Planning Versus the Central Planner

You can tell a lot about a person by what he chooses to complain about. Critics of Houston’s lack of zoning stand as an example. They claim that Houston has developed without a plan. What they are really denouncing is the fact that Houston has developed without a central planner.

Complexes like Greenway Plaza, the Galleria, the Medical Center, and the Energy Corridor did not magically spring up. Rice Military and Midtown were not re-developed with the wave of a wand. These projects, and countless others, took meticulous planning. But that planning was done by private individuals and businesses, and that is what critics of Houston despise.

These critics believe that unless all Houstonians are marching to the same plan, then no plan exists. They believe that unless everyone is working to achieve some government defined vision, then no vision exists.

In truth, Houston’s development has been guided by millions of plans and visions. Each individual has his own plan and vision. Through the lack of zoning, Houston has protected the freedom of its residents to pursue their personal plans and visions. The critics resent the fact that Houstonians have this freedom.

To understand this, consider the nature of zoning. Under zoning, all land use is controlled by government officials. An individual may not use his land by right—as he chooses—but only as permitted by zoning bureaucrats. And if your desired land use does not conform with the central plan, you will be denied permission to use it.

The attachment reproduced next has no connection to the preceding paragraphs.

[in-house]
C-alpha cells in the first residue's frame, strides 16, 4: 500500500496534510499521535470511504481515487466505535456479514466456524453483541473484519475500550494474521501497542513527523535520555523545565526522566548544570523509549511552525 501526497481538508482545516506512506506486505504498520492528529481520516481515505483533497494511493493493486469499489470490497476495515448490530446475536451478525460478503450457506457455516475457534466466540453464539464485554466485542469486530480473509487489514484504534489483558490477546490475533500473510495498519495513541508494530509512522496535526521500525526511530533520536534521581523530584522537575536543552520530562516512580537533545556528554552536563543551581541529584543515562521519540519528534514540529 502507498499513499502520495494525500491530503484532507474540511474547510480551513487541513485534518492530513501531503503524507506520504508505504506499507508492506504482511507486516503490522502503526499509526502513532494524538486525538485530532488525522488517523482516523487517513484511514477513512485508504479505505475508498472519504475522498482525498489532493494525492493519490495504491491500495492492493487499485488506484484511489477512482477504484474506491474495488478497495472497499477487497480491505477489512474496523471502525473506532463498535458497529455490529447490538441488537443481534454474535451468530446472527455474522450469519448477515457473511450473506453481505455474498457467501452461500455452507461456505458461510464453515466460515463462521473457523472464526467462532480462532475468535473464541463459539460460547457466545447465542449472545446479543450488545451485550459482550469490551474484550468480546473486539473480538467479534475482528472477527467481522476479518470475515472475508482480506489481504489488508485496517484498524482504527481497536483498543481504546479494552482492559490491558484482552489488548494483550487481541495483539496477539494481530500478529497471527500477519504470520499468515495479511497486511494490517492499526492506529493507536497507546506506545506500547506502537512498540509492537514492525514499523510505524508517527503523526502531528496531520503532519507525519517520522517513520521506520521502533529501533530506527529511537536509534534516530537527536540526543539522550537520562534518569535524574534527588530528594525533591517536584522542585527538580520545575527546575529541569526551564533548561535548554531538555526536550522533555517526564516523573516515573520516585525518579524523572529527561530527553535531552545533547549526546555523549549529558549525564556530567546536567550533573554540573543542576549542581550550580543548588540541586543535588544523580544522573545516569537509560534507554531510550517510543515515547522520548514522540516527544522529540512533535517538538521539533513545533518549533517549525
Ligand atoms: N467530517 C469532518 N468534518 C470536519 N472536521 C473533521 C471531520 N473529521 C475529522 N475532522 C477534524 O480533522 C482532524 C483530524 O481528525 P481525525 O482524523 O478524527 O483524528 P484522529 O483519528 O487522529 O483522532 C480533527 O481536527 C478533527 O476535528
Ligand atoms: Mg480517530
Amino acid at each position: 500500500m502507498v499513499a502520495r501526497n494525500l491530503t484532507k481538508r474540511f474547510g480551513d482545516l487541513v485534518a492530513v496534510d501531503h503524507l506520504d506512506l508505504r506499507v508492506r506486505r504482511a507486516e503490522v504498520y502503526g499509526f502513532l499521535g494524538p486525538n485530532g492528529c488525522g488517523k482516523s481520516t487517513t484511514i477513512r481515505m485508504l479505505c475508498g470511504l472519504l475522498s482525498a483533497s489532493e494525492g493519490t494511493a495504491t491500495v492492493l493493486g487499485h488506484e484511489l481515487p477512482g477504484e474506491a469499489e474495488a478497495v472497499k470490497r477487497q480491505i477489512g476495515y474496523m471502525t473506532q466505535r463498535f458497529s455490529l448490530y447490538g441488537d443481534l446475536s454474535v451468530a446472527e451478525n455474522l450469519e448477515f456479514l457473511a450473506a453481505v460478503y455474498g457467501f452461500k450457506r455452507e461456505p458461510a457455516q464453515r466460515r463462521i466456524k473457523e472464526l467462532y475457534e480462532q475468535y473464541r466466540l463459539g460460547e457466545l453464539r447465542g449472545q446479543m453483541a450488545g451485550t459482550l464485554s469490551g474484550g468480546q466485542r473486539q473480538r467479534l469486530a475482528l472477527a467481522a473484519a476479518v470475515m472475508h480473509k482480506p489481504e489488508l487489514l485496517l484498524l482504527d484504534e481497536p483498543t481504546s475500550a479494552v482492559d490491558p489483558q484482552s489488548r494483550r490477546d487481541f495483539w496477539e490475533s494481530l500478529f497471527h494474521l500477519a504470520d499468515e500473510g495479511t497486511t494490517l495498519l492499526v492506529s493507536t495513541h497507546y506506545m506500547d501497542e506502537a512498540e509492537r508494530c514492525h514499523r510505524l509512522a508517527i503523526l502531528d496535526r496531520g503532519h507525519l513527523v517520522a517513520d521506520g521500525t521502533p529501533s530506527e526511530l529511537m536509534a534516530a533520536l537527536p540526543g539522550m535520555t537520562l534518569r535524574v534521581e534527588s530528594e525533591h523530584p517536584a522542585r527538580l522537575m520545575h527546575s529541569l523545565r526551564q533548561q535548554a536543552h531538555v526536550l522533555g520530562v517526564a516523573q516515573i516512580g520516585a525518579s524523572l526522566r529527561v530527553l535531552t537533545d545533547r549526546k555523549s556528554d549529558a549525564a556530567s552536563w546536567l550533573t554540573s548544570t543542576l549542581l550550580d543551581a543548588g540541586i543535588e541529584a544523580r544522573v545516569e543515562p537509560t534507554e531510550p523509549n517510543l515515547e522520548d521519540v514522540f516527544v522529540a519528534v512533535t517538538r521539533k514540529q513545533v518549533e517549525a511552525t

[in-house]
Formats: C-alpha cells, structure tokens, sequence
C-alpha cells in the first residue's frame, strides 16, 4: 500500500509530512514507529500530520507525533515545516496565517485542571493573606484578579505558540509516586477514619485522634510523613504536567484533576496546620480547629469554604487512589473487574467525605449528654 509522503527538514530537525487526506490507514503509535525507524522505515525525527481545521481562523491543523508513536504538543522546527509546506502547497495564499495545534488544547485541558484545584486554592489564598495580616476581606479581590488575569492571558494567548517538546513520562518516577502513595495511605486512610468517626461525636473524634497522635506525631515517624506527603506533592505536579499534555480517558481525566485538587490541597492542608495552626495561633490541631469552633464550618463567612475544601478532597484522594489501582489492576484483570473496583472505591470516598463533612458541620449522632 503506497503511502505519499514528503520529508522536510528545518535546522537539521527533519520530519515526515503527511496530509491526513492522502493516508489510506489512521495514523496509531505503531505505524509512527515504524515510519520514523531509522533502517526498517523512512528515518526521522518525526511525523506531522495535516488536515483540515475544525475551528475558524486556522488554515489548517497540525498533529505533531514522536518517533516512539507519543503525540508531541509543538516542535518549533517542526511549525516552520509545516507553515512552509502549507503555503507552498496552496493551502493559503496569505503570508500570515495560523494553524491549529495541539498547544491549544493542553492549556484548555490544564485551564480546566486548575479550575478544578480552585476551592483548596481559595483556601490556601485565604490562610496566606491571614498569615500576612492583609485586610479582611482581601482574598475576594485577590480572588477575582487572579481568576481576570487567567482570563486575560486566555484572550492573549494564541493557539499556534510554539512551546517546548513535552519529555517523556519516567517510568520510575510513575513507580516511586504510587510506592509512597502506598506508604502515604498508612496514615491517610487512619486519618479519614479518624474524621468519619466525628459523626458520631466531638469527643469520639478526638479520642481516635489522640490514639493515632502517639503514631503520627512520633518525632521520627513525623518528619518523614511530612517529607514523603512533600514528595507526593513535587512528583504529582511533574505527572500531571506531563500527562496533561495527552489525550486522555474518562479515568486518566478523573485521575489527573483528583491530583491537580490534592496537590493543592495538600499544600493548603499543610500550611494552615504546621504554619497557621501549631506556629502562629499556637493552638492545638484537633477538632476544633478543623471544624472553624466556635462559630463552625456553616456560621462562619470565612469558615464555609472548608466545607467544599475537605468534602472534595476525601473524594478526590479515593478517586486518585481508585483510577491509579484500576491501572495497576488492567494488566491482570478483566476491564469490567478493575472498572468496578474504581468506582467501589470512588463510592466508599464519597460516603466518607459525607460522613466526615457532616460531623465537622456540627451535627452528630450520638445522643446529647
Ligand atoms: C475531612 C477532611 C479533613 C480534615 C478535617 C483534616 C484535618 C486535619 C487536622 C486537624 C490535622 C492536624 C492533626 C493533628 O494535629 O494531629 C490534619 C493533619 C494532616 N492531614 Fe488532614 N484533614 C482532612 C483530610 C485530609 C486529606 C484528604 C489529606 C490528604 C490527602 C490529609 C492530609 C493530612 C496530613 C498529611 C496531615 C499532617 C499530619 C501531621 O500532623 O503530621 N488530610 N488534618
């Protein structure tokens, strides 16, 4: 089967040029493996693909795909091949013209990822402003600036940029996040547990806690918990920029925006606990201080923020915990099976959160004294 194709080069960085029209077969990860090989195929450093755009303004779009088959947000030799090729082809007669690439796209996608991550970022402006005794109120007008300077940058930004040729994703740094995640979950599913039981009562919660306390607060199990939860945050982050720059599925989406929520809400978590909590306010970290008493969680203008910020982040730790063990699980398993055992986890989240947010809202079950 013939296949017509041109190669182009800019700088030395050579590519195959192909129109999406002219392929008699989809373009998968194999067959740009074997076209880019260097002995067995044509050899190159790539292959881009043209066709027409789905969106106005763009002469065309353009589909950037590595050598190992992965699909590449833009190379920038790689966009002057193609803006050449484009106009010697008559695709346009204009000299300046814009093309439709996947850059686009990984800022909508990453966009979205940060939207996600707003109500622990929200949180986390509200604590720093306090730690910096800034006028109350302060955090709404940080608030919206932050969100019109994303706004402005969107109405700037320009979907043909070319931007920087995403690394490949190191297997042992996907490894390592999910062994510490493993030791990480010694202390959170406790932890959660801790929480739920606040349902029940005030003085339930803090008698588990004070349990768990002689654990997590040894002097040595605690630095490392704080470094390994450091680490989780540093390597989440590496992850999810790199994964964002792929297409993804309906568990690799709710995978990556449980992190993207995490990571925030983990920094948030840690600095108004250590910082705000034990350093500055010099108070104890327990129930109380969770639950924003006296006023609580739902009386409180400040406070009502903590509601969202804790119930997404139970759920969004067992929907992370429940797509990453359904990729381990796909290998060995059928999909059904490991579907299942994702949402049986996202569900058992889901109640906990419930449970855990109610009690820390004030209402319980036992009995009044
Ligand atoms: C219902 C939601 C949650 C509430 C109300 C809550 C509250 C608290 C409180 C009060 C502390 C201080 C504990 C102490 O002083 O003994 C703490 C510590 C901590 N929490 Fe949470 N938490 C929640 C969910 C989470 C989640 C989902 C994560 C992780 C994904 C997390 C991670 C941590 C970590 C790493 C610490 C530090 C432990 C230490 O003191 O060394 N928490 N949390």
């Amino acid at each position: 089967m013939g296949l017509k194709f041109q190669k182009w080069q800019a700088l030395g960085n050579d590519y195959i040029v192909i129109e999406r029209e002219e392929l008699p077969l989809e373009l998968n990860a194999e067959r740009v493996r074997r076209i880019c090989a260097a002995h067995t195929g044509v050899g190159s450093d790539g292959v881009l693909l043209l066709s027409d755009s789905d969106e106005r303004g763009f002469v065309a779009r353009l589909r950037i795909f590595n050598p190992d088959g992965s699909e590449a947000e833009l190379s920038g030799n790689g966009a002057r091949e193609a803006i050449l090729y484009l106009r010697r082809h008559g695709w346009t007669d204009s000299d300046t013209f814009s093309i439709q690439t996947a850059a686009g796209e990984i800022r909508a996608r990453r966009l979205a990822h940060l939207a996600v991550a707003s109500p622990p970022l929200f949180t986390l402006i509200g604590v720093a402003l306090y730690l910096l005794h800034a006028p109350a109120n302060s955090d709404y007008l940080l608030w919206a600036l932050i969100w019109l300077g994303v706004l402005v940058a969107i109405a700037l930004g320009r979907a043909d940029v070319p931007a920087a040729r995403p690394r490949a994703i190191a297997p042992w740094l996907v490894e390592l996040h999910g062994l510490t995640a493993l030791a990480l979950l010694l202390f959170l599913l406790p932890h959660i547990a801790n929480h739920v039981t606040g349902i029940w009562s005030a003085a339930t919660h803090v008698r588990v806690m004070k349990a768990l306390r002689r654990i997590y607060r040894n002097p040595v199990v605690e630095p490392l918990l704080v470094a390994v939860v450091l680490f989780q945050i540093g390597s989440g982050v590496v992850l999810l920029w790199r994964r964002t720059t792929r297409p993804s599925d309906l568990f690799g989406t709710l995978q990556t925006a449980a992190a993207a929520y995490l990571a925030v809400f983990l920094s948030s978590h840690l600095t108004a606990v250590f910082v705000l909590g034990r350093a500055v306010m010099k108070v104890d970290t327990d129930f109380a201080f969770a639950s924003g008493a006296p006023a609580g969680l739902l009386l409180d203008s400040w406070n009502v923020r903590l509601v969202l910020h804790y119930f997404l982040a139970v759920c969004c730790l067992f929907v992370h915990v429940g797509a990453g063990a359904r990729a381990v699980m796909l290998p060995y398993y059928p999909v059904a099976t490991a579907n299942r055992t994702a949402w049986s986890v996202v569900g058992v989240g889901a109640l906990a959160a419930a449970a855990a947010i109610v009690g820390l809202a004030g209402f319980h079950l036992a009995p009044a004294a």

It is bad enough that some individuals desire a central authority to plan and dictate their lives. It is a monstrous evil to seek to force others to sacrifice their personal ambitions and submit to that authority.

2 comments to Planning Versus the Central Planner

  • James

    I think you’ve hit the nail on the head with zoning: it’s all about ownership. If you are required to ask permission to do something with property, it’s not yours, simple as that. And given the way the permitting process works in this country, it’s not a question of asking permission, but of begging and bribing. A worker asking permission to use some company property has some humanity–the request can be granted or denied, but the person walks up as a human being to ask. If they are required to pay for the privilege of asking they’re a slave.

    Then there’s the issues of regulatory capture, where companies use the weapons the Left provides (environmental regulations, safety regulations, zoning laws, etc) to preclude competition. Wal-Mart can spend a few million dollars bribing politicians–I’m sorry, applying for permits–while a mom-and-pop store simply can’t. So not only do zoning laws turn us into slaves of the city planners, they also ensure that we remain slaves by drastically curtailing our economic activities. It’s a self-perpetuating cycle. The bitter irony is that the Left is also opposed to large corporations, which their policies in practice make the only viable business model!

    • Brian Phillips

      I agree with you. This illustrates what happens when people don’t think in principles. They see a problem, propose some regulation, and when new problems develop, seek further regulations. They think that regulations can solve any problem, and it’s just a matter of getting the regulations tweaked. They never stop to consider the possibility that the regulations are impractical because they are immoral.